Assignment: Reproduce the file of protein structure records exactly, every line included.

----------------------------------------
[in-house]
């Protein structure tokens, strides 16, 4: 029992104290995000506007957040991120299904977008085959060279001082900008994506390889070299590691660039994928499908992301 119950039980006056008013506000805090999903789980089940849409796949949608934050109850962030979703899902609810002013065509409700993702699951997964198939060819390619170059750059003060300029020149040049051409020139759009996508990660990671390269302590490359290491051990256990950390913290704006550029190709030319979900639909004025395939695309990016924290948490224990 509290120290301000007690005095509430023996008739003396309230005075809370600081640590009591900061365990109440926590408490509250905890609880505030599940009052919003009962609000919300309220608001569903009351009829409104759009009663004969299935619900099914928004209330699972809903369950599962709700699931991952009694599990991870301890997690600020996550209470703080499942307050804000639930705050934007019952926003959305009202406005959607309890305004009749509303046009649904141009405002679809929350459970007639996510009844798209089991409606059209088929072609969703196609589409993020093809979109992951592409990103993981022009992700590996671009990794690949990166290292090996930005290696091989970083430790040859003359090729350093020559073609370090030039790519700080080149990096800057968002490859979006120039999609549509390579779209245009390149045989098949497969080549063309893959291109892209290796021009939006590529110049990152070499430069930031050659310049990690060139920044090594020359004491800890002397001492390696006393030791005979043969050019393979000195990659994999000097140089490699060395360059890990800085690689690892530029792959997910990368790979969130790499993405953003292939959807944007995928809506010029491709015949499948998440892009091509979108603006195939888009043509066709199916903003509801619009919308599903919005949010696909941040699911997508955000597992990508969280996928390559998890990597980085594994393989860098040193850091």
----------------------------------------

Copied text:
[in-house]
């Protein structure tokens, strides 16, 4: 029992104290995000506007957040991120299904977008085959060279001082900008994506390889070299590691660039994928499908992301 119950039980006056008013506000805090999903789980089940849409796949949608934050109850962030979703899902609810002013065509409700993702699951997964198939060819390619170059750059003060300029020149040049051409020139759009996508990660990671390269302590490359290491051990256990950390913290704006550029190709030319979900639909004025395939695309990016924290948490224990 509290120290301000007690005095509430023996008739003396309230005075809370600081640590009591900061365990109440926590408490509250905890609880505030599940009052919003009962609000919300309220608001569903009351009829409104759009009663004969299935619900099914928004209330699972809903369950599962709700699931991952009694599990991870301890997690600020996550209470703080499942307050804000639930705050934007019952926003959305009202406005959607309890305004009749509303046009649904141009405002679809929350459970007639996510009844798209089991409606059209088929072609969703196609589409993020093809979109992951592409990103993981022009992700590996671009990794690949990166290292090996930005290696091989970083430790040859003359090729350093020559073609370090030039790519700080080149990096800057968002490859979006120039999609549509390579779209245009390149045989098949497969080549063309893959291109892209290796021009939006590529110049990152070499430069930031050659310049990690060139920044090594020359004491800890002397001492390696006393030791005979043969050019393979000195990659994999000097140089490699060395360059890990800085690689690892530029792959997910990368790979969130790499993405953003292939959807944007995928809506010029491709015949499948998440892009091509979108603006195939888009043509066709199916903003509801619009919308599903919005949010696909941040699911997508955000597992990508969280996928390559998890990597980085594994393989860098040193850091």